Thanks to their powerful war-horses, steel weapons and sheer audacity, less than 200conquistadors managed to defeat 100,000 Inca warriors, putting 1500 of them to thesword. Within a few years, and with gold-hungry reinforcements pouring in fromPanama, all serious resistance to the Spaniards was destroyed. The Incas’ last junglerefuge, at Vilcabamba, fell in 1572.There were several reasons why the early stages of the conquest of the mighty Incaempire were largely accomplished without major battles. First, the Incas were divided:the death of the 11th Inca ruler, Huayna Capac, around 1527 was followed by a civil war in which Atahualpa deposed his brother Huascar. Second, after the arrival of theSpanish in Central America, infectious diseases such as smallpox swept through SouthAmerica, reducing the population by two-thirds. Third, the 8th Inca ruler had prophesiedaround 1432 that within five generations foreigners would come and conquer the Incas.Huayna Capac later said that he would be the last emperor, and instructed his sons andthe rest of his court to obey and serve the invaders.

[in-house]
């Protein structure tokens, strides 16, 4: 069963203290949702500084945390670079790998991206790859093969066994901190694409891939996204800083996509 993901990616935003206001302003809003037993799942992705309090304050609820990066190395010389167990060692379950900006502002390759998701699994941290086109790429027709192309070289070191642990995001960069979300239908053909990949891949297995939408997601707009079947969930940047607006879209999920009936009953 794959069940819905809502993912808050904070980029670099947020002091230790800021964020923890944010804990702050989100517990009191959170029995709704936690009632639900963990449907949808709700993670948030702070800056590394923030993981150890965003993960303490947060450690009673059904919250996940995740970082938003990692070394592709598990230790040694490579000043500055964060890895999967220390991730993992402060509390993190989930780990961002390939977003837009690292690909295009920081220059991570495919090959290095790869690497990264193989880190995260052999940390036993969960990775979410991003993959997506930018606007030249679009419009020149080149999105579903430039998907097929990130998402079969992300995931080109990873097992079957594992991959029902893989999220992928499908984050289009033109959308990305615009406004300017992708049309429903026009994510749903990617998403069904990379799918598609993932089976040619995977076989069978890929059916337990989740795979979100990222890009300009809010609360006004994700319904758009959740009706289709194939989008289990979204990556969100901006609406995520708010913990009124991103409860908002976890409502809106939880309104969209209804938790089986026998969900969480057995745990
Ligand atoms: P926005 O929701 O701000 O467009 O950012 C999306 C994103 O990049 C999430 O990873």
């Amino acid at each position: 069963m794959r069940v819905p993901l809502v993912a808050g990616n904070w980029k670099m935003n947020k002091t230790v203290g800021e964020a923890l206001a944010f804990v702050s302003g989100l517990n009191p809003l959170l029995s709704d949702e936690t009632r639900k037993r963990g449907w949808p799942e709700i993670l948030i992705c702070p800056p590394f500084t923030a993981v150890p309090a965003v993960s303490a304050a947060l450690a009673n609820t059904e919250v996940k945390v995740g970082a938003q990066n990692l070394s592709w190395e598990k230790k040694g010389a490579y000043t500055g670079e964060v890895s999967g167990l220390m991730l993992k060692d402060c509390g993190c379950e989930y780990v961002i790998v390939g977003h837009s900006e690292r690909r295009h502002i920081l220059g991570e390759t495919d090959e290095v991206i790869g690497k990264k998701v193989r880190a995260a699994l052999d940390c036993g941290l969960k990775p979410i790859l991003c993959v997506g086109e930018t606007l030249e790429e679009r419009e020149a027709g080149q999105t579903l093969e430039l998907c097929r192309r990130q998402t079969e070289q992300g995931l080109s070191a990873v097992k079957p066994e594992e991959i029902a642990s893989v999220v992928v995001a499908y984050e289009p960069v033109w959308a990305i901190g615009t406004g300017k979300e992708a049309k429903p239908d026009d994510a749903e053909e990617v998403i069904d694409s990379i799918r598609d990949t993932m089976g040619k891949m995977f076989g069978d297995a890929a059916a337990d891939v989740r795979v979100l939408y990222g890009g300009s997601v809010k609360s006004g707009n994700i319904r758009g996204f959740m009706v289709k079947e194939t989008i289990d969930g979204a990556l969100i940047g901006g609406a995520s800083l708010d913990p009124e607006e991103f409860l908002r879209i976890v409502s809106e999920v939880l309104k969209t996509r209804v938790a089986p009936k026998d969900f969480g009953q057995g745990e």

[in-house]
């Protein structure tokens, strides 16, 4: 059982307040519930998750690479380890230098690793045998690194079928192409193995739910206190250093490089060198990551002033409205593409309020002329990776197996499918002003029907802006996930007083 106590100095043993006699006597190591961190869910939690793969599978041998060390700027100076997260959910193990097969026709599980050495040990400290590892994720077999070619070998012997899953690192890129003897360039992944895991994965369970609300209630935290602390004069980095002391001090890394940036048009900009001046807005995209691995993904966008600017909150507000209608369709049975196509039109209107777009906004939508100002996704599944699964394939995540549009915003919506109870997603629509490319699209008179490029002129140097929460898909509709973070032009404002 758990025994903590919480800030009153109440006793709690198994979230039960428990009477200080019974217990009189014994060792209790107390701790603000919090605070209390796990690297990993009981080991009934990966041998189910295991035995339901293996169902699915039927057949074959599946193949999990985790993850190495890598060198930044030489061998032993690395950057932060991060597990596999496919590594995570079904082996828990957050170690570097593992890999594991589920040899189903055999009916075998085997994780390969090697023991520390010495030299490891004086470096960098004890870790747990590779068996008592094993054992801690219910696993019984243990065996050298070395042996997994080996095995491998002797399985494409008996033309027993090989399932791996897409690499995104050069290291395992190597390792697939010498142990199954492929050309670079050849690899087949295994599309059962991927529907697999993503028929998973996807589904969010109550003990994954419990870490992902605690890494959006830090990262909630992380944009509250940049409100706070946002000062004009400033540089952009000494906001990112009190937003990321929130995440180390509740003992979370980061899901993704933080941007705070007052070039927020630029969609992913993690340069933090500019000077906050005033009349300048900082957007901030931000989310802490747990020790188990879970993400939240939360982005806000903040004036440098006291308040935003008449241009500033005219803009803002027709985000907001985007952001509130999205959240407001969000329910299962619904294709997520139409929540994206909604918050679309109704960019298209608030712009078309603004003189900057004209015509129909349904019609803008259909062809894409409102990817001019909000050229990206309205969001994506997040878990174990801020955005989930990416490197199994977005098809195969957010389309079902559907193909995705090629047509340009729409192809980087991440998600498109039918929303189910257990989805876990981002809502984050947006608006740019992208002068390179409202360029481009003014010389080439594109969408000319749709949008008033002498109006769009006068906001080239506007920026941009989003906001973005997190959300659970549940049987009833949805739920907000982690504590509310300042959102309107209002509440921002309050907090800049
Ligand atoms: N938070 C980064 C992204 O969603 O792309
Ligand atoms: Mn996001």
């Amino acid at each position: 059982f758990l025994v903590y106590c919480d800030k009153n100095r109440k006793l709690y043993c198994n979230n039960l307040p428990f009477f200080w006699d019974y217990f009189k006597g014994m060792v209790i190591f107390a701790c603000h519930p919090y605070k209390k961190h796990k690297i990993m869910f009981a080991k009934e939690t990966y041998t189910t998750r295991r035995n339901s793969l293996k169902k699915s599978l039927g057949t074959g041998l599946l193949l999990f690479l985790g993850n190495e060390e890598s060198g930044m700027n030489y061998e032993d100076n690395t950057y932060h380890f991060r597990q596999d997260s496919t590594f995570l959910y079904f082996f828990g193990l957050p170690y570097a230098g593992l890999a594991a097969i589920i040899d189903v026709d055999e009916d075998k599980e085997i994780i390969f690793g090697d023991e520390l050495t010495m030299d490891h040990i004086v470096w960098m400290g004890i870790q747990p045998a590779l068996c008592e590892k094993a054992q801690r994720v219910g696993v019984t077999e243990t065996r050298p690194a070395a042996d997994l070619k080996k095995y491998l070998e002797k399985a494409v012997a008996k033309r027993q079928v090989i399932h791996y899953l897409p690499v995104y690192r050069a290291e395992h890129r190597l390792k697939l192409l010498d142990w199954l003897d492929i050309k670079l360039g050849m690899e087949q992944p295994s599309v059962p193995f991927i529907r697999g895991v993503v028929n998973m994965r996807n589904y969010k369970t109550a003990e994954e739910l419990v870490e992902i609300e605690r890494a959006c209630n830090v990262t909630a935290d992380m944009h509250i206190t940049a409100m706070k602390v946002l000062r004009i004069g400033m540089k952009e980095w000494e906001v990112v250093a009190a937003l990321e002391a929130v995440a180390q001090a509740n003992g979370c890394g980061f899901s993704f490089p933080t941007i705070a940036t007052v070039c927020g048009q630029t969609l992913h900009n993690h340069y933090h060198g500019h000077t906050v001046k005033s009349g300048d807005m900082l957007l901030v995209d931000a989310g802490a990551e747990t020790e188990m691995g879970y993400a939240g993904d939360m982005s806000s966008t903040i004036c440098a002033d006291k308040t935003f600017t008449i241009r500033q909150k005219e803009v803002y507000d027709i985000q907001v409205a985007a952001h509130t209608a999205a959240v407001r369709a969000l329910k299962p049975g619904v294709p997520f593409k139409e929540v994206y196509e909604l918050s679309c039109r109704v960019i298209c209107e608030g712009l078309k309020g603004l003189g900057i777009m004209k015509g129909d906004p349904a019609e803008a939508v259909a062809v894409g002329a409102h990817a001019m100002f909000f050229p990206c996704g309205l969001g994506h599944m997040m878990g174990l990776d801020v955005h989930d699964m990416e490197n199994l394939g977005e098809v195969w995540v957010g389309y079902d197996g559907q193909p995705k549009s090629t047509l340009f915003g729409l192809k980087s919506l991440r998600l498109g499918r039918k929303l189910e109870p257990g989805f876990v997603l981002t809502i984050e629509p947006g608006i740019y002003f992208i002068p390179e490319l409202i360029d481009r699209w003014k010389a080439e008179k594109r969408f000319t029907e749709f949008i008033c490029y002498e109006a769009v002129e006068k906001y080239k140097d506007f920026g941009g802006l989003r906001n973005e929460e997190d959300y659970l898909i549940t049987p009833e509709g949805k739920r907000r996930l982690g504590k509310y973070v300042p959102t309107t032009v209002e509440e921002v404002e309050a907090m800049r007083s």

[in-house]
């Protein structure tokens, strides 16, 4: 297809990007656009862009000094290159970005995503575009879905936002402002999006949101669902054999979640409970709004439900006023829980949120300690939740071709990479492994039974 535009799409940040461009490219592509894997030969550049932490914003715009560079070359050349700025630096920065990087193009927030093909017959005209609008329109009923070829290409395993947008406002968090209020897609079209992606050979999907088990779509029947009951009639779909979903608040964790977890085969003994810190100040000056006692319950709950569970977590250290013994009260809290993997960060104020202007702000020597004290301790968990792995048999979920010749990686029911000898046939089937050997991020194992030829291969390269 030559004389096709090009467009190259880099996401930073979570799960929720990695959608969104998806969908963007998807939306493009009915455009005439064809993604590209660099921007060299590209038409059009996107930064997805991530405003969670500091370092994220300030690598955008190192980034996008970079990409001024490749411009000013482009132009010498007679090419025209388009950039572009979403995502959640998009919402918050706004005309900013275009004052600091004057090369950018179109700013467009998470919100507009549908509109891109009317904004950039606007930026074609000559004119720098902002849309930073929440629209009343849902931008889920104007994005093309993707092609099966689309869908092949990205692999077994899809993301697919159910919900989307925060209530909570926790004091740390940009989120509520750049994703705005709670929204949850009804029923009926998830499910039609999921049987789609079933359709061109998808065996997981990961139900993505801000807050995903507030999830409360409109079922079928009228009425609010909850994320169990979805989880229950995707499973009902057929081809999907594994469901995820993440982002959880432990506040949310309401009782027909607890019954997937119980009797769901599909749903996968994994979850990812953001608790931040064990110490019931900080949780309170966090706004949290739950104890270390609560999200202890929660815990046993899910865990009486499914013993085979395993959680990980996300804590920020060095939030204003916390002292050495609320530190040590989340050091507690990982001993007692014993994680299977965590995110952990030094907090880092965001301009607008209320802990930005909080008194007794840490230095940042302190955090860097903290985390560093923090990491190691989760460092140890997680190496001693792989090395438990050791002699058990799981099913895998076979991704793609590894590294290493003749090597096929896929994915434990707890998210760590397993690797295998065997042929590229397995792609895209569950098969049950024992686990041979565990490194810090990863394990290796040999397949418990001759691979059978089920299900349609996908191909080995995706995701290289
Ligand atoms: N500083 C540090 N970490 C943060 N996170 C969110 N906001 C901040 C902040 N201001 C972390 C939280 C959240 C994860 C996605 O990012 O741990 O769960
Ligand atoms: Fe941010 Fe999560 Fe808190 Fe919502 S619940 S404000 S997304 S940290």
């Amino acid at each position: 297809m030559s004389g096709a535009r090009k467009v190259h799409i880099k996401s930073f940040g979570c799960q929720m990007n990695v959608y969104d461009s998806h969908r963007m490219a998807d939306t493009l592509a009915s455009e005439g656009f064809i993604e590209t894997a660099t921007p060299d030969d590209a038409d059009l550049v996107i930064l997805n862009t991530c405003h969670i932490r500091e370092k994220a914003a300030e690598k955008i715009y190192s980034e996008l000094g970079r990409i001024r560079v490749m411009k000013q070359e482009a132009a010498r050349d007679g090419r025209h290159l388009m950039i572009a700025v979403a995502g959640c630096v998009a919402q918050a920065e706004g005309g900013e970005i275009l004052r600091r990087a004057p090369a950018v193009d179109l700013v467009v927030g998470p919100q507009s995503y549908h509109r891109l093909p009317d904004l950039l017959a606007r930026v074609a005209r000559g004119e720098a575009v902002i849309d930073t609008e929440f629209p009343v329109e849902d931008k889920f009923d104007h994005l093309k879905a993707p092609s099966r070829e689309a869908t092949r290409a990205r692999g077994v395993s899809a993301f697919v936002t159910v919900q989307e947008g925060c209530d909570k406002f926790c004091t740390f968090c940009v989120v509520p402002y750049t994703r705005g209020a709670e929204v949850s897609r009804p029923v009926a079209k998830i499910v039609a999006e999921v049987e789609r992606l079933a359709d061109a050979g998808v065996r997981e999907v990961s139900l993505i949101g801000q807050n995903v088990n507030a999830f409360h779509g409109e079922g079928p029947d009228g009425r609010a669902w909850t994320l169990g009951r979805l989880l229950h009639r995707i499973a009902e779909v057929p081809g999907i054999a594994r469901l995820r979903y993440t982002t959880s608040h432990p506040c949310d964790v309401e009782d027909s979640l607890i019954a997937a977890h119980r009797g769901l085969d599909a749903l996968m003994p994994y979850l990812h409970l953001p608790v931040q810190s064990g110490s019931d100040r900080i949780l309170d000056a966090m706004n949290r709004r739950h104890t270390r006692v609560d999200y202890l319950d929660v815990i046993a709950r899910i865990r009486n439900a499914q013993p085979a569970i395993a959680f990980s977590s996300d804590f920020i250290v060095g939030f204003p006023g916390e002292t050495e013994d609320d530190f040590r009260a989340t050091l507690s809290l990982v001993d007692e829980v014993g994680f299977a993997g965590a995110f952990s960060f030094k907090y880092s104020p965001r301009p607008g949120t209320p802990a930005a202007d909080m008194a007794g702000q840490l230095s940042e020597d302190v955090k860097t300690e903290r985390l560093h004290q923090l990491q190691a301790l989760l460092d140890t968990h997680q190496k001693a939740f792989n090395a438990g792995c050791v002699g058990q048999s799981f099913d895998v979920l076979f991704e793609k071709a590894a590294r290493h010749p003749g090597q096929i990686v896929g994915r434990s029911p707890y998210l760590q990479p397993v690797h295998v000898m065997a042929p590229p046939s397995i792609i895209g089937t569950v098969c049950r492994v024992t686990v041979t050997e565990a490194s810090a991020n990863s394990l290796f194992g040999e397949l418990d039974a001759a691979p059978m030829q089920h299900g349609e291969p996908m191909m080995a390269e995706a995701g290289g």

The conquistadors were thereforeinitially seen as ‘viracochas’, a reference to the Incas’ legendary white culture-bringer and creator god, Viracocha. However, due to their greed and brutality they were soonreclassified as devils.The Inca people are said to have arrived in the Cuzco area in the 12th century AD.Atahualpa was the 13th Inca ruler since that time. However, Peruvian priests and thedescendants of the amautas, or sages, told Blas Valera, the son of a conquistador anda female native, that their kings went back to 1220 BC.
At first the Incas collaboratedpeacefully with other ethnic groups in the Cuzco region. Around 1430 the Chancas fromthe north invaded the area. After defeating them, the Incas began the age of expansionunder Pachacuti. Quechua was made the official language, and sun worship the officialreligion.
Lost civilizations of the Andes (1)2